Corporal Punishment – Ban Passed

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Venezuela passed a law on December 10, 2007 banning all forms of physical and humiliating punishment of children. The law makes Venezuela the second Latin American country to pass such a law; Uruguay became the first, November 2007. Venezuela joins several countries, which bans all forms of corporal punishment in school and the home.

Worldwide Bans on Corporal Punishment: Every industrialized country in the world now prohibits school corporal punishment, except the U.S. and Australia (Outback regions only). The following list shows the trend towards the elimination of corporal punishment in schools, dating back to the 1700’s.

Year Country

Since Foundation** Iceland

1783 Poland

1820 Netherlands

1845 Luxembourg

1860 Italy

1867 Belgium

1870 Austria

1881 France

1890 Finland

1900 Japan

1917 Russia

1923 Turkey

1936 Norway

1949 China

1950 Portugal

1958 Sweden

1967 Denmark

1967 Cyprus

1970 Germany

1970 Switzerland

1982 Ireland

1983 Greece

1986 United Kingdom – England, Scotland, Wales, and Northern Ireland

1990 New Zealand

1990 Namibia

1996 South Africa

1998 England*

1998 American Samoa

1999 Zimbabwe

2000 Zambia

2000 Thailan
d

2000 Trinidad and Tobago

2001 Kenya

2002 Fiji

2003 Iceland

2004 Canada

2004 Romania

2004 Ukraine

2005 Hungary

2007 Greece

2007 Australia

2007 Uruguay

*This ban solidifies a ban imposed in 1986, extending the ban to ALL private schools.

**Iceland is the only country known to have banned corporal punishment during the country’s foundation. Hence, it has never been legal there.

The reform of the Venezuela law, which protects children and young people includes a provision for children’s right to be well treated and bans all forms of physical and humiliating punishment.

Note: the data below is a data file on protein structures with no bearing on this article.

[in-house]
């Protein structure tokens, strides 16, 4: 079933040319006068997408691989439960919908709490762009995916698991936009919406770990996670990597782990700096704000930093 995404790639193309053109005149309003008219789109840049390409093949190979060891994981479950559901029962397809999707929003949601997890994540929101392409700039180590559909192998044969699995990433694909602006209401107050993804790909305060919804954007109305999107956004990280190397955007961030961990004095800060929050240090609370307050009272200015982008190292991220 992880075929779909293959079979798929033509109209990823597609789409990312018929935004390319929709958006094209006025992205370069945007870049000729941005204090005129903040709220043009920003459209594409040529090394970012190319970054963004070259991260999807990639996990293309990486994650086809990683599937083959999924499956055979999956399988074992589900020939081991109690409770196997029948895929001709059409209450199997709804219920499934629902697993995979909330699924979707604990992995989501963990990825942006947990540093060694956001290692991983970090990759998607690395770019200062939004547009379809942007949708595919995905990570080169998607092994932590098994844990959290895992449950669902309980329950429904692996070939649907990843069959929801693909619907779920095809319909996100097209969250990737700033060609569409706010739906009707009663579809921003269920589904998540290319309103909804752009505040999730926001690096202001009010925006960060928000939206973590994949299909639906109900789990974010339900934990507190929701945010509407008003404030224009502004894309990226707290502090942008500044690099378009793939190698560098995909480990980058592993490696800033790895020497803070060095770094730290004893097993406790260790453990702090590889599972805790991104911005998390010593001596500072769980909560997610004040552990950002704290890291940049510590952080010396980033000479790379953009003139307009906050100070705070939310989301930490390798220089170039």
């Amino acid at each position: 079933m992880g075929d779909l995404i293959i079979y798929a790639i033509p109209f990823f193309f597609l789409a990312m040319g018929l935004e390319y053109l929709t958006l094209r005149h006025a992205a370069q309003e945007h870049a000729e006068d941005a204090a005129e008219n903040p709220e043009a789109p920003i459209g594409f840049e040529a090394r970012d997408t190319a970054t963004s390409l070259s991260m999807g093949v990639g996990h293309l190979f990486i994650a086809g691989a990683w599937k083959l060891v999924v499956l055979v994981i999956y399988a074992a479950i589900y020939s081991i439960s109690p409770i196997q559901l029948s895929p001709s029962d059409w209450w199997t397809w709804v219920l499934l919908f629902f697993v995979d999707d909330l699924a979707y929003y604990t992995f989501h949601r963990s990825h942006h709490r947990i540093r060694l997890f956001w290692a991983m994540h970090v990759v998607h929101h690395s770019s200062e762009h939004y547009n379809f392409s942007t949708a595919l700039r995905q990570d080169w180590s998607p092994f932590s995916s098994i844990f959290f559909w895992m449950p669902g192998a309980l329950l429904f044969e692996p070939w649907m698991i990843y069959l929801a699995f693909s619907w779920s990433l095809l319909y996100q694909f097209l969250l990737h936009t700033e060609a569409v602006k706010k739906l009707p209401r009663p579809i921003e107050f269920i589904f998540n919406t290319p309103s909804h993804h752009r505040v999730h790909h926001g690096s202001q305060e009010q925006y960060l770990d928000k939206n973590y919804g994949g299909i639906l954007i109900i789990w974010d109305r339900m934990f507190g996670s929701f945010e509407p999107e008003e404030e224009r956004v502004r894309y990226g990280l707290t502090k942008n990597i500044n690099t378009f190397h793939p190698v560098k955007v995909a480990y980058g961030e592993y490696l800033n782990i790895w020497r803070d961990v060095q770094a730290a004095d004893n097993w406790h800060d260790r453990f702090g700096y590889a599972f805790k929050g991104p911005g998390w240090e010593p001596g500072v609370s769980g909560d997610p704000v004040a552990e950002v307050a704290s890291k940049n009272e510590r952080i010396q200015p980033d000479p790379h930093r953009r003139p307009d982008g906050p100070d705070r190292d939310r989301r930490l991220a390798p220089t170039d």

Carlos Trapani from child rights organization Cecodap, who led the advocacy campaign, said: “Corporal punishment is a violent phenomenon. It is a violation of human rights.”

The new law:

Article 32a. The right to good treatment All children and young people have a right to be treated well. This right includes a non-violent education and upbringing, based on love, affection, mutual understanding and respect, and solidarity.

Parents, representatives, guardians, relatives, and teachers should use non-violent methods of education and discipline to raise and educate their children. Consequently, all forms of physical and humiliating punishment are prohibited. The State, with the active participation of society, must ensure policies, programs and protection measures are in place to abolish all forms of physical and humiliating punishment of children and young people.

Corporal punishment is defined as the use of force, in raising or educating children, with the intention of causing any degree of physical pain or discomfort to correct, control or change the behavior of children and young people.

Humiliating punishment can be understood as any form of offensive, denigrating, devaluing, stigmatizing or mocking, treatment, carried out to raise or educate children and young people, with the aim of disciplining, controlling or changing their behavior.

Article 56. The right to be respected by teachers. All children and young people have the right to be respected by their teachers, and receive an education based on love, affection, mutual understanding, national identity, mutual respect for ideas and beliefs, and solidarity. Consequently, all forms of physical and humiliating punishment are prohibited.

Article 358. Content of the responsibility for raising children. The responsibility for raising children includes the shared duty and right, which is equal and non-derogable, of the father and mother to love, raise, train, educate, and look after their children, sustain and assist them financially, morally and emotionally, using appropriate corrective measures that do not violate their dignity, rights, guarantees or overall development. Consequently, all forms of physical punishment, psychological violence and humiliating treatment, which harm children and young people, are prohibited.

Stated purpose: A new human right – the right to be treated well – has been introduced to reinforce children and young people’s status as rights-holders, and to ensure the full recognition of their dignity and personal integrity. This right includes a non-violent upbringing and education, based on love, affection, mutual understanding and respect, and solidarity. In addition to an express ban on all forms of physical and humiliating punishment, fathers, mothers, representatives, guardians, relatives and teachers have an obligation to use non-violent methods to raise, train, educate and discipline children and young people, to ensure the implementation of this right. This new regulation is a step towards achieving abolition of all forms of abuse of children and young people, and building the legal foundations for a new and peaceful society.

Source by Dorothy M. Neddermeyer, PhD

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